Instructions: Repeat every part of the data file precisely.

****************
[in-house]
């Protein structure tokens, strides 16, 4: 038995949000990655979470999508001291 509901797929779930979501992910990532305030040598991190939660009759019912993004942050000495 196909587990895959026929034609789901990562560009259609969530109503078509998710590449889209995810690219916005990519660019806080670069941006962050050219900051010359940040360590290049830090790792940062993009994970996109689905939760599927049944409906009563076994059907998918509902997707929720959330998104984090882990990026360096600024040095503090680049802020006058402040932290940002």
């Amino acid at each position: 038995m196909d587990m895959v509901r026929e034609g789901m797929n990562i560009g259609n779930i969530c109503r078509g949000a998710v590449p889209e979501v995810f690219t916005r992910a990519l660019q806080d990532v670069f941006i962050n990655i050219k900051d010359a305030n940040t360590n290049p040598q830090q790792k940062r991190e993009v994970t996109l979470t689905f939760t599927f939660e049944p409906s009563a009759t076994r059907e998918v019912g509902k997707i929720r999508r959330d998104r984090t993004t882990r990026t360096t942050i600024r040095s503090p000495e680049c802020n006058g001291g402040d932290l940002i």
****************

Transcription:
[in-house]
């Protein structure tokens, strides 16, 4: 038995949000990655979470999508001291 509901797929779930979501992910990532305030040598991190939660009759019912993004942050000495 196909587990895959026929034609789901990562560009259609969530109503078509998710590449889209995810690219916005990519660019806080670069941006962050050219900051010359940040360590290049830090790792940062993009994970996109689905939760599927049944409906009563076994059907998918509902997707929720959330998104984090882990990026360096600024040095503090680049802020006058402040932290940002």
């Amino acid at each position: 038995m196909d587990m895959v509901r026929e034609g789901m797929n990562i560009g259609n779930i969530c109503r078509g949000a998710v590449p889209e979501v995810f690219t916005r992910a990519l660019q806080d990532v670069f941006i962050n990655i050219k900051d010359a305030n940040t360590n290049p040598q830090q790792k940062r991190e993009v994970t996109l979470t689905f939760t599927f939660e049944p409906s009563a009759t076994r059907e998918v019912g509902k997707i929720r999508r959330d998104r984090t993004t882990r990026t360096t942050i600024r040095s503090p000495e680049c802020n006058g001291g402040d932290l940002i």